Doh! I know they need changing. I told you that when she checked in but seeing how she was running daytime lows at Disney on a 10% reduced basal I didn’t really feel like changing them in the 36 hours between then and camp. Oh I told you that too.

Not for nothing y’all didn’t impress me when we checked in and with an unknown physical activity schedule I voted for running basals on the low side rather than risk a lot of lows on the BG side.

Oh and she is a total queen at making temp changes when asked to, can do most of her self care. She is ahead of where her brother was in both age and time from diagnosis on every type 1 skill. She is fairly good about combo blousing when she needs, asking us if she should.

Her reading needs work. Her penmanship could show a little more care. Her room is a rat’s nest. She needs to help out with the dishes and is due to better learn how the laundry works. She could be a little better at carb counting and I think in the grand scheme of things those take precedence over basal tuning.

But what do I know?

I’m am not the mother.

Delaney loved camp.

August 18, 2008

My Fellow Pennsylvanians

I Want You To Lobby Your Elected Officials

Safe at School legislation has been introduced into the quagmire we lovingly call Harrisburg. We need this and there is nothing like letting your elected officials know you (an actual registered voter) are paying attention.

It as easy as 123.

1) Identify your elected dude or dudette
2) Send them a letter
3) Send it again in a few months.

1) Go here and enter your zip code. It will give you your state representative and senator.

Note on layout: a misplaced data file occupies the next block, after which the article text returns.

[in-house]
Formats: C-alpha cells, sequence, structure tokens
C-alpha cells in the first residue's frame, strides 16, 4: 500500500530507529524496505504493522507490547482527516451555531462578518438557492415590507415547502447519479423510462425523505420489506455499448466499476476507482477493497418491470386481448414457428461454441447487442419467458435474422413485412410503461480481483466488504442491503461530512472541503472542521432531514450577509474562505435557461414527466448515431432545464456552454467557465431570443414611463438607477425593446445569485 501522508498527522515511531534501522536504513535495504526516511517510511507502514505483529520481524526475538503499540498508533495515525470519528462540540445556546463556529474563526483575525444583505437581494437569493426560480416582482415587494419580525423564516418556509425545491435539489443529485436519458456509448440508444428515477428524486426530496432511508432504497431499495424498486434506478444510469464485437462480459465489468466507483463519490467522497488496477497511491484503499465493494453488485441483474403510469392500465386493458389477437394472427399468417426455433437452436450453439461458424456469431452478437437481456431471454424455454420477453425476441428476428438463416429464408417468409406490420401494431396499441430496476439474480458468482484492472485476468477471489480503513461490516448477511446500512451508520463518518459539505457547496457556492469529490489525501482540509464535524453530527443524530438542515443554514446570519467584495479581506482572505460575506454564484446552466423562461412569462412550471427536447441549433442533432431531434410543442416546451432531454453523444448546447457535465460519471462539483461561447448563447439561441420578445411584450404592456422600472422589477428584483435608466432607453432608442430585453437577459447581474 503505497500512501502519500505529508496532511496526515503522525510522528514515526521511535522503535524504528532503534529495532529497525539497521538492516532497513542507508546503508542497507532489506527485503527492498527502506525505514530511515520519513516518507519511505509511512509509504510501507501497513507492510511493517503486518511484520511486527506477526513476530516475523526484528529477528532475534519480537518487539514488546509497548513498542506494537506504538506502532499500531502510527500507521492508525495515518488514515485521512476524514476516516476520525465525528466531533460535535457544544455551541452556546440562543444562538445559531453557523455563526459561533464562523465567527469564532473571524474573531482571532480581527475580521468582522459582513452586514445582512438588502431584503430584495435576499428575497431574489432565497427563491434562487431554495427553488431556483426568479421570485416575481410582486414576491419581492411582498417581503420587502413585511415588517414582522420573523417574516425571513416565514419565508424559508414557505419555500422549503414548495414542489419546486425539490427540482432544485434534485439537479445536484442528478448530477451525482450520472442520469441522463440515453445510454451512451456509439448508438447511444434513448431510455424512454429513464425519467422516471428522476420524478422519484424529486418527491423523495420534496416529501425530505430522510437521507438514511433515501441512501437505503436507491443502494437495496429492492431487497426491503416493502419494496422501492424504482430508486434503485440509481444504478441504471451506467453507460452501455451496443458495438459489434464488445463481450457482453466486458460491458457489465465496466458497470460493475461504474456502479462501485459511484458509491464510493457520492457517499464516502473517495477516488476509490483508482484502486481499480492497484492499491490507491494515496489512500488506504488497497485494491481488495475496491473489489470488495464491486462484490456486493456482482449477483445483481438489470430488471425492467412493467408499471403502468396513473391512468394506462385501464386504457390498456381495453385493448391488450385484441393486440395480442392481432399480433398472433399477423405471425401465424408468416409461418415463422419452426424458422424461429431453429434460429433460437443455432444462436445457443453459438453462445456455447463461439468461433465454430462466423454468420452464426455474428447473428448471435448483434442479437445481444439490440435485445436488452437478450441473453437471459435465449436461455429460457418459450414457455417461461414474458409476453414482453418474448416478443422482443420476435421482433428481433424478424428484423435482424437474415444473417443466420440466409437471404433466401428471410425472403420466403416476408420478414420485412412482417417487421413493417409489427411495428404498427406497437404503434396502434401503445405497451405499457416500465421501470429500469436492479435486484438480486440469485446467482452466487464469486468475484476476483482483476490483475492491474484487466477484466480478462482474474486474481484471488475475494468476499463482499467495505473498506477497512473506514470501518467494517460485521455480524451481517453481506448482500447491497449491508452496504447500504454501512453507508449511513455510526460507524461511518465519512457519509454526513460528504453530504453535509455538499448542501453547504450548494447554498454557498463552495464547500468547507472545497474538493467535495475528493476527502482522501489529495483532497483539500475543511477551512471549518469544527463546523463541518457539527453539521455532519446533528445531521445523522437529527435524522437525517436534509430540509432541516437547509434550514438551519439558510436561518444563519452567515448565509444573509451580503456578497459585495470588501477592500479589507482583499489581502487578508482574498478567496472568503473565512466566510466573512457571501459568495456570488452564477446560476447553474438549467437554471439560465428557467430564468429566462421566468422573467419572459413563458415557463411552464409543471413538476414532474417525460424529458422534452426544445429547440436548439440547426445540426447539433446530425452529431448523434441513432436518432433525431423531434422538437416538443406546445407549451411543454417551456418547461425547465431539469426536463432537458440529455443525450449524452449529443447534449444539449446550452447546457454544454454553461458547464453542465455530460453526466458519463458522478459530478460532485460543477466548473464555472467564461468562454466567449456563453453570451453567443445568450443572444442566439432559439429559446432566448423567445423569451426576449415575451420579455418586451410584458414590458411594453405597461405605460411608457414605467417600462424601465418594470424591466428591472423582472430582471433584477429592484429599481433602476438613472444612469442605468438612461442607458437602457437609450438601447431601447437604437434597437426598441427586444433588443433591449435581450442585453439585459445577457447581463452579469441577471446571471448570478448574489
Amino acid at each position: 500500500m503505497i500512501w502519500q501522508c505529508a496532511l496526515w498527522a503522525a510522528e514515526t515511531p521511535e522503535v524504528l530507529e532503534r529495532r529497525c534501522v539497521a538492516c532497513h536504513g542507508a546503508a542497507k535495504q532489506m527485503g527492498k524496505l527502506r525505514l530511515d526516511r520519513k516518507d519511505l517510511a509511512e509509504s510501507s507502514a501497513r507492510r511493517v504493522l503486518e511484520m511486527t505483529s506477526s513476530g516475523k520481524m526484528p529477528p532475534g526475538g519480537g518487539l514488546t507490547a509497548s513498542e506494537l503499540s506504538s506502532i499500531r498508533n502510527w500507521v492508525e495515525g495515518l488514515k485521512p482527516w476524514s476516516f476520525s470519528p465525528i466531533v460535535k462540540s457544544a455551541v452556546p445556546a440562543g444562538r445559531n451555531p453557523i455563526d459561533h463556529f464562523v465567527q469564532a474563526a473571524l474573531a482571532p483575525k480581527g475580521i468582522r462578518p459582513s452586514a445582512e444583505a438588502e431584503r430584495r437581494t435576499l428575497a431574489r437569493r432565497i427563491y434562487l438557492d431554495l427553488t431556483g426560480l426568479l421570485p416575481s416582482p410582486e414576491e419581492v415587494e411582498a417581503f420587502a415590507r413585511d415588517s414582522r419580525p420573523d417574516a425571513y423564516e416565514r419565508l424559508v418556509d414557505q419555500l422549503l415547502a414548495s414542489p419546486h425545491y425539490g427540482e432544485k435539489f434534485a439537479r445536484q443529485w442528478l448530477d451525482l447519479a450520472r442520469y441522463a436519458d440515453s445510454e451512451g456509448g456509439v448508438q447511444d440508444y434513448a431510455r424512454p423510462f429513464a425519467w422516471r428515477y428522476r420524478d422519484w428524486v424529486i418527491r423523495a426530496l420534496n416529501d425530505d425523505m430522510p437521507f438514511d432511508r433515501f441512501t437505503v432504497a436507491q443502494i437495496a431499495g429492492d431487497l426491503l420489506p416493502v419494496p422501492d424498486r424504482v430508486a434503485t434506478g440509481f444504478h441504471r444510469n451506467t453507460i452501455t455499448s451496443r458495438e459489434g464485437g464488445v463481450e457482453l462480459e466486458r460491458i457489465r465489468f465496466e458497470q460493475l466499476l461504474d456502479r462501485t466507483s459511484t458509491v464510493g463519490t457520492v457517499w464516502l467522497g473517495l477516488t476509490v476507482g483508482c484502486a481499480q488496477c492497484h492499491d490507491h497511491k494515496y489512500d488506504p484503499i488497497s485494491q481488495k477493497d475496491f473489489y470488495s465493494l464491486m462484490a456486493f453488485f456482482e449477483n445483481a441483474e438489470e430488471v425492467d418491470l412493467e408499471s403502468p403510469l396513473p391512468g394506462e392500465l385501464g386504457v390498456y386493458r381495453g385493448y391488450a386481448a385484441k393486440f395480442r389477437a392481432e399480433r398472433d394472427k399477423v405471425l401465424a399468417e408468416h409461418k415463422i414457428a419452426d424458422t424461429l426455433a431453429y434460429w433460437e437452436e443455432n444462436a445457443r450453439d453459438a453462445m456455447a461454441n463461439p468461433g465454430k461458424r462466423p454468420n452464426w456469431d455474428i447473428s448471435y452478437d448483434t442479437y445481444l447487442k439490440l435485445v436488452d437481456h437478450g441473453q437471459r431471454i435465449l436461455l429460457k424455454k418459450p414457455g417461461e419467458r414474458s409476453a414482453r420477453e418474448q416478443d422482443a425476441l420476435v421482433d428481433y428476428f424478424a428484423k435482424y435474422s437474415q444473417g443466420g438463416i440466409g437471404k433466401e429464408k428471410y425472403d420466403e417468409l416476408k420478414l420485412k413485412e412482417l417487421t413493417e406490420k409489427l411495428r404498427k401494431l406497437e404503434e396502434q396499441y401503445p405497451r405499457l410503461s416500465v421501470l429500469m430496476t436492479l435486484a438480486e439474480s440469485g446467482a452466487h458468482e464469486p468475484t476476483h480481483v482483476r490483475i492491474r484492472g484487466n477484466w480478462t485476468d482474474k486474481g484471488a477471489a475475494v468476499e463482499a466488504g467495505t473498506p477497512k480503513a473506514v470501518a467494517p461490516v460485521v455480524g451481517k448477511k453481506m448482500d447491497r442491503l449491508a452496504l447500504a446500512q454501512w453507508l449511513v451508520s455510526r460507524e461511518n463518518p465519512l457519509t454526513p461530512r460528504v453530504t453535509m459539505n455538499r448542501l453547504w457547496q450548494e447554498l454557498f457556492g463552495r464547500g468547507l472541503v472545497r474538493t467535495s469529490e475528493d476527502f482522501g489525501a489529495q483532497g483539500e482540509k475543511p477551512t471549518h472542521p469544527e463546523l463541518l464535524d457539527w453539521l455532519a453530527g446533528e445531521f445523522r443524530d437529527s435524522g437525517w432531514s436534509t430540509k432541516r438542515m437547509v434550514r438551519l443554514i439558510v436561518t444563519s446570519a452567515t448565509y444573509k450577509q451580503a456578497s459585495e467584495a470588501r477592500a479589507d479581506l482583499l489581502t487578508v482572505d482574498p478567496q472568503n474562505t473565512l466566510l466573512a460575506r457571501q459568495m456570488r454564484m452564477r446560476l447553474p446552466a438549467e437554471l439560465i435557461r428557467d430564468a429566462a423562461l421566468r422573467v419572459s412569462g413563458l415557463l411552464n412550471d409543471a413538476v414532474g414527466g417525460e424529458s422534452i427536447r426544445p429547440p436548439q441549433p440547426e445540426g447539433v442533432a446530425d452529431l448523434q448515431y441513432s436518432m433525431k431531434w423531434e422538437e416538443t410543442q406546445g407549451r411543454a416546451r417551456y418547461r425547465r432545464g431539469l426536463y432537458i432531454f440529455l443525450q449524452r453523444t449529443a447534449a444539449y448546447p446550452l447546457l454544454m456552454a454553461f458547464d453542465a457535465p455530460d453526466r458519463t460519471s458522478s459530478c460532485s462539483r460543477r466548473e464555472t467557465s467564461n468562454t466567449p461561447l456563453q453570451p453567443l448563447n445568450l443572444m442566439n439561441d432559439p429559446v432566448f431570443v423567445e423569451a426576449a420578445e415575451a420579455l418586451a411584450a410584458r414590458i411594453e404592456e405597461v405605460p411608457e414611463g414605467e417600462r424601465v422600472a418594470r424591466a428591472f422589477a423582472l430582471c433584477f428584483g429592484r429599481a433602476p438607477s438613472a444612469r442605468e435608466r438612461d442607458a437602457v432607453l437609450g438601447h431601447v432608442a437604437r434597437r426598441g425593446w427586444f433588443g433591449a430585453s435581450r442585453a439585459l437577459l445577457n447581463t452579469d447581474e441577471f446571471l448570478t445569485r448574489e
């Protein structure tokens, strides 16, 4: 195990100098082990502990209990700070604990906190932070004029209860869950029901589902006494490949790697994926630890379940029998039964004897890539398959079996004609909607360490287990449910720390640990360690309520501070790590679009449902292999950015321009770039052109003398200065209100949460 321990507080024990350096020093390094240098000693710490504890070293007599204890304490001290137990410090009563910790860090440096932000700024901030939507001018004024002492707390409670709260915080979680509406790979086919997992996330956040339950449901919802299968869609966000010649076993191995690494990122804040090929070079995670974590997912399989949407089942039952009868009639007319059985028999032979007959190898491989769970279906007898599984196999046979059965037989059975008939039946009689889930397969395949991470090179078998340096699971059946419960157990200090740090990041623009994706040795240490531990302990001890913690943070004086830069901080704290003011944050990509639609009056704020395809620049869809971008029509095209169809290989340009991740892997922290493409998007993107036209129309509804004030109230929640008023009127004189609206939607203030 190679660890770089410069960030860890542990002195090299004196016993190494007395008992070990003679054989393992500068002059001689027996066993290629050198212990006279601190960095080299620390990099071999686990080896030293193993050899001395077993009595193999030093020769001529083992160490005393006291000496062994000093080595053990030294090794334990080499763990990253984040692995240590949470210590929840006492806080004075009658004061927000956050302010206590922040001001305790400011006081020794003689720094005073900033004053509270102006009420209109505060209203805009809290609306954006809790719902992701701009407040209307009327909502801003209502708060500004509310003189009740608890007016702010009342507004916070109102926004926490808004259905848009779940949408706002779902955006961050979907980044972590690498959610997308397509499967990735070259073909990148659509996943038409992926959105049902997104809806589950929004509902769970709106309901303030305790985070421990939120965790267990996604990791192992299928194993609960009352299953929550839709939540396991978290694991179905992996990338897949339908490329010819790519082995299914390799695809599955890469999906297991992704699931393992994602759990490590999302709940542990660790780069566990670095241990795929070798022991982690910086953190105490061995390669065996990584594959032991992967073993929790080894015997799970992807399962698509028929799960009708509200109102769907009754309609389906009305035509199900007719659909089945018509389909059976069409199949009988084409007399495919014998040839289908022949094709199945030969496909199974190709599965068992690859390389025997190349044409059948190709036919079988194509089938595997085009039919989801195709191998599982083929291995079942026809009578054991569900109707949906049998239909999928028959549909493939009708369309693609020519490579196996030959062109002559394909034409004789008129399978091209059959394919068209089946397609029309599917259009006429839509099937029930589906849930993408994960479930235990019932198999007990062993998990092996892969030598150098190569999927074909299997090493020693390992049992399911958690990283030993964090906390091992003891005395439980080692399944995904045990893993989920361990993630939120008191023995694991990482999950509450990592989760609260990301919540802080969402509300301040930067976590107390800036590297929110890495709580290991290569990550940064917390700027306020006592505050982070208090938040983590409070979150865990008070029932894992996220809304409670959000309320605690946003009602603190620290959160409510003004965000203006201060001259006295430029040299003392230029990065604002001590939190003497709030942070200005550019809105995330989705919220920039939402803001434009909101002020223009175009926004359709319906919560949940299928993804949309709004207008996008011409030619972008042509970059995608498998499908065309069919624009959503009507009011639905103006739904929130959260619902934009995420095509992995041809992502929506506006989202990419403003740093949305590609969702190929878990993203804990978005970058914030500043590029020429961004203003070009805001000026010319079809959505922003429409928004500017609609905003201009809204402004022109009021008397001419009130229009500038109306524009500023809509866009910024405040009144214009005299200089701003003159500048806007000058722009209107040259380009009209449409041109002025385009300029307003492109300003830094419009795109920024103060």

2) Here is a little draft letter only minor modifications are required (edit out the wise cracks in the brackets) or grow your own.
3) If you hear back send a thank you note. If you don’t send the letter again a little closer to the first Tuesday following the first Monday in November. In fact send another one in mid October any way.

Dear (Insert the name your dude or dudette here, see 1 above.)

Please ad your sponsorship to (Pick one, preferably the house bill for the rep and the senate bill for the senator, House Bill 2002 P.N. 2820 /Senate Bill 509 P.N. 552) Safe at School legislation for Children with diabetes. This legislation is desperately needed to help students with diabetes succeed.

We are the parents of (Your actual number of T1 Kids! I used two, if you have less than two actual type 1 kids please change the plural children to singular child as appropriate in the following sentences. Oh and congratulations on only having one.) children with type 1 diabetes. Type 1 is often reported in the media as the ‘more serious’ form of diabetes due to the higher levels of testing and insulin use it requires.

Type 1 is an autoimmune disease and is in no way the result of diet or exercise. All type 1 children and adults require insulin throughout the day and will continue to need it until a cure is found. Both our children use insulin pumps, manufactured in the Commonwealth, to deliver that insulin instead of 4 to 6 insulin shots a day. (LOOK It is good for the state economy! - Sucks big time for us but hey every silver lining has a cloud....)

(Ad A PERSONAL PARAGRAPH! follow with 'more work is still needed' like sample below)

While significant progress has been made our school still refuses many of the safe at school practices that this bill would insure. For example our children have only been permitted to participate in school trips if a parent accompanies them and despite doctor’s specific recommendations they are not permitted to carry and use their glucose monitoring equipment at all times.

This legislation is desperately needed. It is a safe and appropriate response to a chronic medical condition. I look forward to hearing you have added you sponsorship to the bill and your efforts to getting it passed. I hope to be able to share with the tens of thousands of other Delaware Valley (Or your local walk) type 1 families who support the October (Just before elections.... not that we are watching or anything... but maybe we'll follow up then) Juvenile Diabetes Research Foundation Walk for the Cure that you are working to improve the lives of type 1 kids by keeping them Safe at School. (OH YEAH DID I MENTION - THERE ARE TENS OF THOUSANDS OF REGISTERED VOTERS INVOLVED? right before Election Day? Oh I did mention that? Sorry.... Not!)